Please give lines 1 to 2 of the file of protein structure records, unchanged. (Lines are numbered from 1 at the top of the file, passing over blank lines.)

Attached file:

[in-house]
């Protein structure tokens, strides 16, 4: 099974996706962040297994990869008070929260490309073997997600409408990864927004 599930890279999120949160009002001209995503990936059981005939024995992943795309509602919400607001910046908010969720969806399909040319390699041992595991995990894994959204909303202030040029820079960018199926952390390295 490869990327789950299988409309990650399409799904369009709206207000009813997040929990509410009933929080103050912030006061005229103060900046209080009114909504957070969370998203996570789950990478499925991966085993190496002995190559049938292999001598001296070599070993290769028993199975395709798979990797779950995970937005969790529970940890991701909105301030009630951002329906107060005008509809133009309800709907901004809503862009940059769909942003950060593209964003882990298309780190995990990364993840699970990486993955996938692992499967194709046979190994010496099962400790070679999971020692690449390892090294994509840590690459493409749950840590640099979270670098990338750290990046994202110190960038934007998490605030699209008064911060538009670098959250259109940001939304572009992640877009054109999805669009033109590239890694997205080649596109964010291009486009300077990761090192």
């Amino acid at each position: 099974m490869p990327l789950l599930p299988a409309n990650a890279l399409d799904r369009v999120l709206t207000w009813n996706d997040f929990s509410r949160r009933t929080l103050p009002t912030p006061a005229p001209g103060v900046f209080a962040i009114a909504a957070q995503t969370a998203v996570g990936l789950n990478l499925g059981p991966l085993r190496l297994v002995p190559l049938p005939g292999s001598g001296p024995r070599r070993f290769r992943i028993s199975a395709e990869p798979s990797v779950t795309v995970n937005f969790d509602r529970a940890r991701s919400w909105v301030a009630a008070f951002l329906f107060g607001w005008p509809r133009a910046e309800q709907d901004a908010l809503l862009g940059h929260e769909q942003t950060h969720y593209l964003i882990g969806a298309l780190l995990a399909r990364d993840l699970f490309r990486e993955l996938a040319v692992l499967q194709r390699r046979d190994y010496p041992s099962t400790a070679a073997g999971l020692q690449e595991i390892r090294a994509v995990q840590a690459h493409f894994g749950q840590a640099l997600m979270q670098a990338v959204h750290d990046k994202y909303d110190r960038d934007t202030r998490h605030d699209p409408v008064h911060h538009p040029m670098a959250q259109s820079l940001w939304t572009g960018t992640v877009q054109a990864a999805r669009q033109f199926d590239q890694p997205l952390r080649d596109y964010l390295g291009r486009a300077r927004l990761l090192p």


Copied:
[in-house]
């Protein structure tokens, strides 16, 4: 099974996706962040297994990869008070929260490309073997997600409408990864927004 599930890279999120949160009002001209995503990936059981005939024995992943795309509602919400607001910046908010969720969806399909040319390699041992595991995990894994959204909303202030040029820079960018199926952390390295 490869990327789950299988409309990650399409799904369009709206207000009813997040929990509410009933929080103050912030006061005229103060900046209080009114909504957070969370998203996570789950990478499925991966085993190496002995190559049938292999001598001296070599070993290769028993199975395709798979990797779950995970937005969790529970940890991701909105301030009630951002329906107060005008509809133009309800709907901004809503862009940059769909942003950060593209964003882990298309780190995990990364993840699970990486993955996938692992499967194709046979190994010496099962400790070679999971020692690449390892090294994509840590690459493409749950840590640099979270670098990338750290990046994202110190960038934007998490605030699209008064911060538009670098959250259109940001939304572009992640877009054109999805669009033109590239890694997205080649596109964010291009486009300077990761090192």